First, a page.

I charge by the cu.yard, everything else doesn't matter, it's $45 / yard for me (that was as of spring anyway)... So the more cu.yards you need, the higher the price and the more ppls say NO. The THINNER you can spread it, the better but you DO have to COVER everything, there can't be dirt showing through, heh... Also, spray round-up to kill the weeds first.
    Now the EASY NO-FAIL method to estimate (and also the MOST expensive) is to figure 1 cu.yard of mulch covers the area of a CAR (yes, automobile). So what I do is I park cars in my mind, in the area to be mulched, then add that up. With this formula you will get at least a 4-inch cover. I find close to 9 out of 10 customers say NO here but it varies.
    The NOT-so-easy method (and far cheaper for the customer) is to figure 1 cu.yard covering the area of TWO cars and this is considerably more challenging but I find at least HALF my customers say YES here. With this method you get about 2 inches of cover.
    The HARDEST method is to figure 1 cu.yard covering the area of 2.5 cars, almost 3 (this one is really hard to do because the layer is so thin) and you get a layer about an inch to 1.5 inches thick and you could swear it's paper thin but the customers almost all of them say YES now.
    In the end, I'd rather get customers to say YES because it takes just as long to spread it thick as thin with a rake except the mental game is tougher with thin spreads - If you want to spread ultra-thin, then you have to spread by hand: Hands can spread far thinner than rakes. So it is a delicate issue, I usually like to overestimate ONLY a little tiny bit so as to make sure I don't have to spread too much by hand (I hate it, it hurts my back)...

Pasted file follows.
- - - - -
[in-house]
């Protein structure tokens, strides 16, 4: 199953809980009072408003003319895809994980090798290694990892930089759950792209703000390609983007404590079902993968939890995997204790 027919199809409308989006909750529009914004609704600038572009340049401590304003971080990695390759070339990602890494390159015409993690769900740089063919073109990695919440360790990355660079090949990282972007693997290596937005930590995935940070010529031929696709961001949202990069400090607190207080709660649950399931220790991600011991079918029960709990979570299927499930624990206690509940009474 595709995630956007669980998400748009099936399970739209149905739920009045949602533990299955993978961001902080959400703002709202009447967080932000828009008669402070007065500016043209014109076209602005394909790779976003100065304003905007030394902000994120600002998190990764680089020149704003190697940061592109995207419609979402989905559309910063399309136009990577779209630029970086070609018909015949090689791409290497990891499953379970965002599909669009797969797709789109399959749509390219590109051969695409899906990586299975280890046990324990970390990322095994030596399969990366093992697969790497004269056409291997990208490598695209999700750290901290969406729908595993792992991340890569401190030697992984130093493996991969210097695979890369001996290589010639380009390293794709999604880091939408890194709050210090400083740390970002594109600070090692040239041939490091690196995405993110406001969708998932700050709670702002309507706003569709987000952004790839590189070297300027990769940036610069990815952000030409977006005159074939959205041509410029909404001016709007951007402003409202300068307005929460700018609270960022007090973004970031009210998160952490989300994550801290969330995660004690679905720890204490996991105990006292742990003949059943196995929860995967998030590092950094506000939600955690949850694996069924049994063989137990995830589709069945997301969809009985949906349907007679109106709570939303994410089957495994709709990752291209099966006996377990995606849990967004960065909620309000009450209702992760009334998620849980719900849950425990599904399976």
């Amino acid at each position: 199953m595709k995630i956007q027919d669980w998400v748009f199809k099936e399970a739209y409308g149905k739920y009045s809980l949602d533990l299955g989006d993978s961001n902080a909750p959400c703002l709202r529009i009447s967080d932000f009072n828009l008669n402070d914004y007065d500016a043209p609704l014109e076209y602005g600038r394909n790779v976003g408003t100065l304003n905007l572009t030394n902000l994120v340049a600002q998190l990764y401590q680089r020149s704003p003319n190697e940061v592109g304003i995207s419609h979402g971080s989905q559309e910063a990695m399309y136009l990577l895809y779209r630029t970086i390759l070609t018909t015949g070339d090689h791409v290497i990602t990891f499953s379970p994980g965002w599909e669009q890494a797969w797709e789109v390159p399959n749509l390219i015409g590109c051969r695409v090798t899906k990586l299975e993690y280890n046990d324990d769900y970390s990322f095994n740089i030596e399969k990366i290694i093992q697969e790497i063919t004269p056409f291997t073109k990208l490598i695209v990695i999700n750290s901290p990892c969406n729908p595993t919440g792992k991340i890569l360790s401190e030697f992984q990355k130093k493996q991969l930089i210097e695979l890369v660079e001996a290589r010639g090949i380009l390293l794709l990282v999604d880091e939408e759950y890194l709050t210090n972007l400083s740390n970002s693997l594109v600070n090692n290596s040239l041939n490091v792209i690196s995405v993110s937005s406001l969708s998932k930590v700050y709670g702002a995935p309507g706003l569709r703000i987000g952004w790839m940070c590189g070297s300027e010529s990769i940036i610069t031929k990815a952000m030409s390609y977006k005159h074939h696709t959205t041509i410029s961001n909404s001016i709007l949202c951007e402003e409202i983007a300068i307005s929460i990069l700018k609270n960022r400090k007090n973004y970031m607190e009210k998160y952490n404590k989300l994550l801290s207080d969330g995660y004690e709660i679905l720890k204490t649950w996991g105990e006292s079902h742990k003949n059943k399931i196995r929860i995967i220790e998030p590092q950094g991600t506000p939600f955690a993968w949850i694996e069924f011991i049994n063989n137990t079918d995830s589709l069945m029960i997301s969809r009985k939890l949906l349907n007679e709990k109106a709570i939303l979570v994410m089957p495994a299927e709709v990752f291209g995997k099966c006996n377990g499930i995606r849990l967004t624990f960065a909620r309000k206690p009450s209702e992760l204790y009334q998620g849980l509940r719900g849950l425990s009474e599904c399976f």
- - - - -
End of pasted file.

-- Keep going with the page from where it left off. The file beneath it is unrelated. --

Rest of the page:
For starters, I'd say try 2 cu. yards per every 3 cars you can park and see how that works, then go from there.

    The company name Varsity Lawn and Garden sounds good to me.

    Hope your expedition is at least a 3/4 ton rate, if it's a 1/2 tonner, the transmission will suffer and eventually fail. Since it's a newer truck, if you drive it carefully, a 1/2 tonner's tranny should last 1 maybe 2 years AND you need to change the trans.fluid and filter every 10k miles - I do it on my d-250 as well, there are ALWAYS shavings in it from the pulling AND I only pull a 6x12 but it weighs 1,000 lbs. empty.

    The part with the money and saving gets a BIG thumbs up - The work is SEASONAL and you NEED the skill of save - Once you go full-time, you may find a business can have a dry spell which can last weeks, months, and even a year or two - Having the skill to save money will help you survive - Dry spells lasting a full year are rare BUT the weeks / months spells are common for me because like I said, the work is seasonal. If you can manage 20k, you won't need our help lol, but seriously, that is the recommended amount, even thou you can do it with 10k and I did it with 5k, I really wish I had saved more, I almost didn't make it.
    The less you have, the worse your equipment will be - A LOT of my stuff (especially the mowers) were so old, all it did was slow me down AND it cost me because my outfit looked bad (I bought a 1974 F-250, a truck that was 27 years old and had over 400,000 guesstimated miles on it, it was bad)... When you got bad-looking stuff, you won't get good hourly rates, period.
    On that note, it doesn't have to be brand-new but so long it isn't falling apart, the important thing is PAY for all your stuff upfront - Get the truck paid for, get the credit cards paid off, etc, etc - get that out of the way and you're well on your way to financial freedom (which is actually an illusion but that's another story) and you need a type of freedom like that in order to operate with power (yes because money IS power)...